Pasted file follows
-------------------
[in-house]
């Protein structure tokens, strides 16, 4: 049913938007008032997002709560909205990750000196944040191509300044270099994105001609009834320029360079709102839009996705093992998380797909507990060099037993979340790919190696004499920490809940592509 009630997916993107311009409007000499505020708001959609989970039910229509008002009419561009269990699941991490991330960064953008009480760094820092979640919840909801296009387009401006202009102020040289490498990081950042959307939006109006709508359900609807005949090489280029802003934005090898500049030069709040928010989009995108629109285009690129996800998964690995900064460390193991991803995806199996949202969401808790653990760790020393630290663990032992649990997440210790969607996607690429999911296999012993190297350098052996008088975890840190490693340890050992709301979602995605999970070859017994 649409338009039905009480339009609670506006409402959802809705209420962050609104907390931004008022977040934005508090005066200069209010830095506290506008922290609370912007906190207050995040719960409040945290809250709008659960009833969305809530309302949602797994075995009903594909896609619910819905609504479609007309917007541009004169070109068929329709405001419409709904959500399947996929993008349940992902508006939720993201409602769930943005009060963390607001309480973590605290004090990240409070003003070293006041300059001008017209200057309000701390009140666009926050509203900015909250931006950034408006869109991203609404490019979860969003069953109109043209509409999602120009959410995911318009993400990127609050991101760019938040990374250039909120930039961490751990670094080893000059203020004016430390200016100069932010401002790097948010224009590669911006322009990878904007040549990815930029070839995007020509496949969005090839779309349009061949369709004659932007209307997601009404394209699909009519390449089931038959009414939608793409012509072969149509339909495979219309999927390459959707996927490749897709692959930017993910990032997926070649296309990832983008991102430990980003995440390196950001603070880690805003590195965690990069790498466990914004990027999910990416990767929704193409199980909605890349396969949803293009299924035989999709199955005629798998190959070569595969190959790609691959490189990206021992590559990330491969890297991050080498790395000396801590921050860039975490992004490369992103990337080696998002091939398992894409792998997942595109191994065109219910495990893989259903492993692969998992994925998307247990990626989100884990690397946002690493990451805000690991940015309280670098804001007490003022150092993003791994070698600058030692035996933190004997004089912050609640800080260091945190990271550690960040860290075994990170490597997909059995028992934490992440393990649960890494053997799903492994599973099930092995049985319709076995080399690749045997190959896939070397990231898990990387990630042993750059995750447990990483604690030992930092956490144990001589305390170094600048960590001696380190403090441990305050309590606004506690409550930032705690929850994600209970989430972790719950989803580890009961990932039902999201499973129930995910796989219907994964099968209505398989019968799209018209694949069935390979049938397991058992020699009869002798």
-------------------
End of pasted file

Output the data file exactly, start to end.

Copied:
[in-house]
């Protein structure tokens, strides 16, 4: 049913938007008032997002709560909205990750000196944040191509300044270099994105001609009834320029360079709102839009996705093992998380797909507990060099037993979340790919190696004499920490809940592509 009630997916993107311009409007000499505020708001959609989970039910229509008002009419561009269990699941991490991330960064953008009480760094820092979640919840909801296009387009401006202009102020040289490498990081950042959307939006109006709508359900609807005949090489280029802003934005090898500049030069709040928010989009995108629109285009690129996800998964690995900064460390193991991803995806199996949202969401808790653990760790020393630290663990032992649990997440210790969607996607690429999911296999012993190297350098052996008088975890840190490693340890050992709301979602995605999970070859017994 649409338009039905009480339009609670506006409402959802809705209420962050609104907390931004008022977040934005508090005066200069209010830095506290506008922290609370912007906190207050995040719960409040945290809250709008659960009833969305809530309302949602797994075995009903594909896609619910819905609504479609007309917007541009004169070109068929329709405001419409709904959500399947996929993008349940992902508006939720993201409602769930943005009060963390607001309480973590605290004090990240409070003003070293006041300059001008017209200057309000701390009140666009926050509203900015909250931006950034408006869109991203609404490019979860969003069953109109043209509409999602120009959410995911318009993400990127609050991101760019938040990374250039909120930039961490751990670094080893000059203020004016430390200016100069932010401002790097948010224009590669911006322009990878904007040549990815930029070839995007020509496949969005090839779309349009061949369709004659932007209307997601009404394209699909009519390449089931038959009414939608793409012509072969149509339909495979219309999927390459959707996927490749897709692959930017993910990032997926070649296309990832983008991102430990980003995440390196950001603070880690805003590195965690990069790498466990914004990027999910990416990767929704193409199980909605890349396969949803293009299924035989999709199955005629798998190959070569595969190959790609691959490189990206021992590559990330491969890297991050080498790395000396801590921050860039975490992004490369992103990337080696998002091939398992894409792998997942595109191994065109219910495990893989259903492993692969998992994925998307247990990626989100884990690397946002690493990451805000690991940015309280670098804001007490003022150092993003791994070698600058030692035996933190004997004089912050609640800080260091945190990271550690960040860290075994990170490597997909059995028992934490992440393990649960890494053997799903492994599973099930092995049985319709076995080399690749045997190959896939070397990231898990990387990630042993750059995750447990990483604690030992930092956490144990001589305390170094600048960590001696380190403090441990305050309590606004506690409550930032705690929850994600209970989430972790719950989803580890009961990932039902999201499973129930995910796989219907994964099968209505398989019968799209018209694949069935390979049938397991058992020699009869002798």